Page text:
Storm in Wadena

By the late summer of 1970, rock festivals were busting out all over, and local government officials across the country found themselves playing defense against them. They passed ordinances to make mass gatherings difficult, and they sought court injunctions against those that planned to go forward anyhow. In July, the same promoters who had put on the Sound Storm Festival in Wisconsin during April planned another festival for Galena, Illinois, but when it was stopped by injunction there, they picked Fayette County, Iowa, as their alternate location, specifically the little town of Wadena, population 251. They bought a 220-acre farm from a local family on July 20, and announced the festival for the weekend of July 31 through August 2.

The immediate reaction from officials was familiar to observers of other festivals, such as the one that had been held near Iola, Wisconsin, in June. “I am against the festival and I think it is an underhanded deal,” one Fayette County supervisor said. “They ought to keep the whole damn thing in Chicago.” He added, “We’re going to do everything we can to get the festival stopped.” There was hand-wringing over the bad example an influx of hippies would set for local youth. In defense of the locals, officials of Chicago-based Sound Storm, Inc., had said nothing about a rock festival to the owners of the farm they bought. All they said was something about building a resort, so the residents’ anger about being blindsided was legitimate. Iowa Governor Robert Ray said that local concerns were justified.

Reaction to the reaction, from the promoters, was also familiar: “Some fine citizens still don’t believe that our culture can get it together for a few days in an air of peace and mutual responsibility,” a press release from Sound Storm, Inc., said. “We’ve tried to rid ourselves of the shortcomings of previous music festivals in the Midwest.” They had arranged for fencing, medical care, parking, food, and security at the site, and promised to issue every attendee a garbage bag to carry out what they’d brought in.

Promoters also announced their list of prospective performers, which featured a mix of superstars and lesser-known acts, as well as local and regional bands. Among those mentioned in news coverage leading up to the event: the Who, the Everly Brothers, Little Richard, REO Speedwagon, Poco, Tim Hardin, Buffy Ste. Marie, the Guess Who, the Flying Burrito Brothers, Rotary Connection, the Chambers Brothers, Mason Proffit, Ian and Sylvia, the Youngbloods, and Oz.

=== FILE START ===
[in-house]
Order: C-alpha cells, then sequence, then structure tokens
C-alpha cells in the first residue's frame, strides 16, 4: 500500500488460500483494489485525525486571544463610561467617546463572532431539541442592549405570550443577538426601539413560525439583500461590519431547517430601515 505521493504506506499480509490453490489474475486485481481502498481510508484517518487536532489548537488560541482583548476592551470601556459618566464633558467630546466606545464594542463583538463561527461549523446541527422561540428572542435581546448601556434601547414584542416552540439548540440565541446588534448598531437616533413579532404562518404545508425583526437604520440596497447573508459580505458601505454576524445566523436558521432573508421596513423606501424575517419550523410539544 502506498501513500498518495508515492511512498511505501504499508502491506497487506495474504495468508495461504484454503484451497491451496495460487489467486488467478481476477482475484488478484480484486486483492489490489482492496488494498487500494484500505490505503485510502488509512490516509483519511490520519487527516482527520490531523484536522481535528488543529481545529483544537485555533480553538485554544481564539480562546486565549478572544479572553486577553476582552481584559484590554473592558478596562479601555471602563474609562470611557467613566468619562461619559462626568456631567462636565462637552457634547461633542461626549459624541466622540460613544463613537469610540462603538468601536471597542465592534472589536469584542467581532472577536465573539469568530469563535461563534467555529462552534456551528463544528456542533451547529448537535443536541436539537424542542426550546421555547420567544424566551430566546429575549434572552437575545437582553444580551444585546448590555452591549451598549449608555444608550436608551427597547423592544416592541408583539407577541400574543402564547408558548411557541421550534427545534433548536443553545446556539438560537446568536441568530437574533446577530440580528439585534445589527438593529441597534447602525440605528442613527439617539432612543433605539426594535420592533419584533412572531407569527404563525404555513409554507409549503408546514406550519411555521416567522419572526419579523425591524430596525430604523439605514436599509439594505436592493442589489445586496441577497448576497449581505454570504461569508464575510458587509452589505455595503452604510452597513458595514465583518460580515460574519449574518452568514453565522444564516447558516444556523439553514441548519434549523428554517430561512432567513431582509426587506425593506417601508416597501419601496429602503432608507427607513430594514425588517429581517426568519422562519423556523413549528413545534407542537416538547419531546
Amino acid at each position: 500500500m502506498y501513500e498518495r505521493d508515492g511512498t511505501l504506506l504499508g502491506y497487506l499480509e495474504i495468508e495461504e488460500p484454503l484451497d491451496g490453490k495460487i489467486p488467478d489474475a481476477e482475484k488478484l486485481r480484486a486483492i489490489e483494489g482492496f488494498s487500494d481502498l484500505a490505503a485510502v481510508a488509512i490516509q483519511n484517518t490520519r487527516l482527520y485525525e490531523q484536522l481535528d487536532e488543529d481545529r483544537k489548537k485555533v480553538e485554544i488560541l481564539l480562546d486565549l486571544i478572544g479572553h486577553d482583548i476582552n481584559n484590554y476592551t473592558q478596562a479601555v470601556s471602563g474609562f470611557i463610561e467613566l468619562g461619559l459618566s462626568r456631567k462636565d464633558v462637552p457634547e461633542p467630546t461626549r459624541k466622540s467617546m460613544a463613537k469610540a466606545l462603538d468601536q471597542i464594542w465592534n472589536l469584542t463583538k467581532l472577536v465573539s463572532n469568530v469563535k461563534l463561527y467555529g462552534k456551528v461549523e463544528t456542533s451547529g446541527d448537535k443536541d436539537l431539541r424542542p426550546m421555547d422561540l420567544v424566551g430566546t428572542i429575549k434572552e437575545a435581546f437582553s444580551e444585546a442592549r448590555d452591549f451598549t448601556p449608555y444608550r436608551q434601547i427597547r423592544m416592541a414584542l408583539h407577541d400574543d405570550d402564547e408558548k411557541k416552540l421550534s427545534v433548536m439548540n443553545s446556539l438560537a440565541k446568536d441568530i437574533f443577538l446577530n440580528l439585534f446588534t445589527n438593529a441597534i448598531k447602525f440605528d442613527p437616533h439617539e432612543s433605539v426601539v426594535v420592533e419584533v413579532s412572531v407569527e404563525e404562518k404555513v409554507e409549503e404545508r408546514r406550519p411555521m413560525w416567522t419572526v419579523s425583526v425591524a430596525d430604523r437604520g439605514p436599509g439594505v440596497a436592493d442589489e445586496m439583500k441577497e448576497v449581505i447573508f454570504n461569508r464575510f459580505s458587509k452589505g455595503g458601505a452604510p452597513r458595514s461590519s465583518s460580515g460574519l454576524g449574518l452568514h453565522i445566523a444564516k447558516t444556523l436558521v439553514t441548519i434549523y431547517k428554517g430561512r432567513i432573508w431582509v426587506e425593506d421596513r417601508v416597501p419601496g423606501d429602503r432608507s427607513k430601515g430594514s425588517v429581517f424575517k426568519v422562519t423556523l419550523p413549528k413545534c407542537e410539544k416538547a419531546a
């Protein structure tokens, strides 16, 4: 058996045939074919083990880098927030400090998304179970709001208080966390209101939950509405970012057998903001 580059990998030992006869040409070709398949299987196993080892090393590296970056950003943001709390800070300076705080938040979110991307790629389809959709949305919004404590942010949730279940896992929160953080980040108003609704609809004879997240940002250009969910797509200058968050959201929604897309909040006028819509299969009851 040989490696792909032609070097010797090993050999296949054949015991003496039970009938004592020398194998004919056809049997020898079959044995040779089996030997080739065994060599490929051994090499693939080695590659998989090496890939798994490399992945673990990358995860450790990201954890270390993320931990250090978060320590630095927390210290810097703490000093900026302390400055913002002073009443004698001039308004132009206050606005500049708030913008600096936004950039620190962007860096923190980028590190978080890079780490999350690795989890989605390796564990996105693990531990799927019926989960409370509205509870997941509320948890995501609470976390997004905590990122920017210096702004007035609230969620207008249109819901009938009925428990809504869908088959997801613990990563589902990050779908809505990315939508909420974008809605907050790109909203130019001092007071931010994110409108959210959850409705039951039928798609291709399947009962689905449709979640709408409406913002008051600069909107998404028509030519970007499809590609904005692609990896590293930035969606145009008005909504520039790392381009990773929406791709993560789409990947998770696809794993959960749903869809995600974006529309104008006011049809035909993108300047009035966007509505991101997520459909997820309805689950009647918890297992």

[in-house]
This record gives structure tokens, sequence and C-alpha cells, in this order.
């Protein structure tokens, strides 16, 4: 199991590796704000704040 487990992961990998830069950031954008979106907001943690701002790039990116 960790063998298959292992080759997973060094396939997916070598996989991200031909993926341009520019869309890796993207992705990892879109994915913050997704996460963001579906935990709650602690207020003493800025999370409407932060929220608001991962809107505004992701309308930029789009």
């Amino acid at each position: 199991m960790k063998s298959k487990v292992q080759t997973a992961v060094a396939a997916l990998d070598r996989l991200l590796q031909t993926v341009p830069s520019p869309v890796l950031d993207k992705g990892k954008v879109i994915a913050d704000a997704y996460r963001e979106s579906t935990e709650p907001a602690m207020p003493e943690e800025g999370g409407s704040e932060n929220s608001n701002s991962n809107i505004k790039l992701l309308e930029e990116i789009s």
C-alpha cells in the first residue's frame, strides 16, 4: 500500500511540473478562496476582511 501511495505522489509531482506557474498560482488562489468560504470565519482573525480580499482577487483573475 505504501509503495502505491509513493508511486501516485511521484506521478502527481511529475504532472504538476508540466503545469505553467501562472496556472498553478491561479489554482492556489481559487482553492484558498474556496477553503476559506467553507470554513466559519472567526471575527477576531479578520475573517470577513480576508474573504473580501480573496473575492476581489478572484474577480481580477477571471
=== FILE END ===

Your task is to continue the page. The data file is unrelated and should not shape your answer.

After the jump: Both sides bring on the lawyers.

On the Wednesday before the show, the Iowa Supreme Court issued an injunction stopping the festival, claiming that proper preparations had not been made to ensure the health, welfare, and safety of those attending. The Iowa Highway Patrol and Iowa National Guard blocked access to the site and began turning people away. At the site itself, preparations continued. On Thursday, a second court hearing was held, but it didn’t resolve much. A judge ruled that the festival could go forward if state and local regulations were met. The promoters promised they would be met, but officials believed there was no way to be sure. As a result, on Friday morning, the scheduled opening day, nobody knew what would happen.

By Friday, about 12,000 people had managed to make their way to the site by walking in or taking shuttle buses provided by the promoters. (The roadblocks turned cars away, telling people they could not park at the site, but did not physically block people otherwise.) Ten of the bands scheduled to play were waiting at hotels in nearby Waterloo. All everyone could do was wait for the latest round of legal maneuvering. On Friday afternoon, a judge ordered Fayette County to make an exception in its health and safety regulations and let the festival proceed.

Rumors had been circulating for days about what was happening at the site—starving workers, bikers running wild, orgies—but once reporters arrived on the scene, what they found was cooperative kids, surprised locals, and a relaxed vibe. There was a problem with inadequate electric power at the site, although a power company official told promoters that the amount of available electricity could be boosted once the local dairy farmers were done with their milking machines. Governor Ray showed up and spoke to the crowd on Saturday. One news report noted he was presented with flowers by a young girl wearing “the bottom of a bathing suit and a t-shirt with no bra.” A wide variety of vendors sold food, souvenirs, and other paraphernalia, including drugs, to attendees. “Drugs are plentiful; food good,” read one headline. Frequent stage announcements asked the crowd to donate drugs for the stage crew—“We want to be high just like you do”—and the donations flowed in. News reporters did not dwell on the widespread drug use—and neither did the police. The chief of the Iowa Highway Patrol told a reporter, “You have to wink your eye at a few things out here.”  On Sunday, a stagehand took the microphone to tell the crowd, “The pigs in Iowa are really groovy.”

The bands played, the attendees frolicked; a little bit of Woodstock came to Iowa.  Coming tomorrow: The conclusion and the aftermath of the Wadena Rock Festival.

4 responses

  1. Nice, can’t wait for the rest

  2. […] the record of what actually happened there practically from the moment the festival ended (part 1 here, part 2 here). This kind of research sends me digging into old newspapers, which are endlessly […]

  3. I was there! The best event was when everyone threw their frisbees up in the air all at once. Looked like an invasion of the colored space ships

  4. Hundreds camped on my grandparent’s farm, remember the event well for only being 7 at the time, this event has interested me for years, getting picture’s and other info from family,

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